Limiting depth of field is hardly possible with this lens. Firstly, the lens is not bright and secondly, the sharpness at the edges is less at full aperture. However, that is true for many zoom lenses.
For a more beautiful bokeh, you should move to more expensive, brighter lenses that also have a smaller zoom range.
Ghosting and flare
|The Nikon 18-200 consists of 16 lens elements in 12 groups. With such a complex design, it is not surprising that the Nikon 18-200 mm VRII is sensitive to back light. Both flare and ghosting are to be encountered, which you will have to take into account while shooting. The old adage: "Keep your back to the sun when you shoot" applies here.
Resolution Nikon 18-200 mm VR
|The center resolution is high from full aperture and decreases slightly at the longer focal lengths. The latter is usually the case with zoom lenses. The Nikon 18-300 mm has a larger zoom range, is as dim but draws slightly sharper at the longer focal lengths than the Nikon 18-200 mm.
The difference between the resolution in the center of the Nikon 18-200 mm and the resolution in the corners at some zoom position is large, however. With focal lengths longer than 90 mm, it is best to use aperture f/11. You do have to make sure then to keep a sufficiently fast shutter speed at the long focal lengths.
Click on the image for all results.
|Nikon D3200 Resolution::Nikon 18-200 mm VR review]" target="_blank">
Chromatic aberration Nikon 18-200 mm VR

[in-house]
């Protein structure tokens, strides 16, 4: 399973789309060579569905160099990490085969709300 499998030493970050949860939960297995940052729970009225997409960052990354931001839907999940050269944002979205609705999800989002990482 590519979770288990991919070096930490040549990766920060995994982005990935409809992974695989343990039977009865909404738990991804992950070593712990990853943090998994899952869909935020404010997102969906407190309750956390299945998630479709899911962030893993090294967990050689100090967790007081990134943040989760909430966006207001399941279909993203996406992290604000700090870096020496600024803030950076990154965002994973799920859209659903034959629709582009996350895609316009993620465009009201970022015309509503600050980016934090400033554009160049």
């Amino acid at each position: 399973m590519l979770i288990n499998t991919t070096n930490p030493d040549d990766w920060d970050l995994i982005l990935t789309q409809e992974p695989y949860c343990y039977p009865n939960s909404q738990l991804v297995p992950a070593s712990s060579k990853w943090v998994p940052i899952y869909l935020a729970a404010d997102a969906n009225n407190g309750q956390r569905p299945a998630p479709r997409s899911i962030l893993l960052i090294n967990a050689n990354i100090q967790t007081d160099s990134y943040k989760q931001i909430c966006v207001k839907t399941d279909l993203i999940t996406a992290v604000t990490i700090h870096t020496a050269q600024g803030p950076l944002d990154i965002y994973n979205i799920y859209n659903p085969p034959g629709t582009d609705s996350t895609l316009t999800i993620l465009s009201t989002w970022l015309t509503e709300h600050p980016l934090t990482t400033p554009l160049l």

|Just like with the Nikon 18-300 mm VR, you can encounter visible chromatic aberration in the NEF files of the Nikon 18-200 mm. The performances of both lenses are approximately equivalent at this point. Chromatic aberration can easily be corrected in Capture NX, Photoshop, or Lightroom.
The Nikon D3200 test camera excellently corrects chromatic aberration of the Nikon 18-200 mm, leaving no visible chromatic aberration in jpg files.
Click on the image for all results for chromatic aberration in Nikon D3200 jpg files at multiple focal lengths.
|Nikon D3200 Chromatic aberration::Nikon 18-200 mm VR ]" target="_blank">
Conclusion Nikon 18-200mm f/3.5-5.6G IF-ED AF-S DX VR II review
|See our list of tested lenses or the lenses with a Nikon mount tested by us to compare the performance of this lens to other lenses.
||WYSIWYG score: This table shows the performance of this lens when you store the files in the camera as jpg, with all available in-camera lens corrections applied. This score gives you for this lens/test camera combination: "What you see is what you get".
|t is sometimes argued that an 18-200 mm holiday zoom lens cannot be good due to the large zoom range. Our test shows that this assertion is partly wrong. The resolution is, especially in the center, very high in combination with the Nikon D3200 . If you are going to stop down a bit, the corner resolution becomes better at most focal lengths. The Nikon D3200 is partly responsible for the high resolution. Things like distortion and vignetting can be corrected and chromatic aberration is sufficiently low.
Is there anything to criticize with the Nikon 18-200 mm? Yes, the lens is sensitive to back light and the representation of blurry parts is not so pretty either. In addition, typical of the compact design, the brightness is very limited so that you have to deal with slow shutter speeds in low light. As a potential buyer, you could also look at the Nikon 18-300 mm. The Nikon 18-300 mm has a larger zoom range, is as dim, but draws sharper at the longer focal lengths than the Nikon 18-200 mm. At a focal length of 18 mm, the Nikon 18-200 mm beats the Nikon 18-300 mm. Both lenses are great on vacation!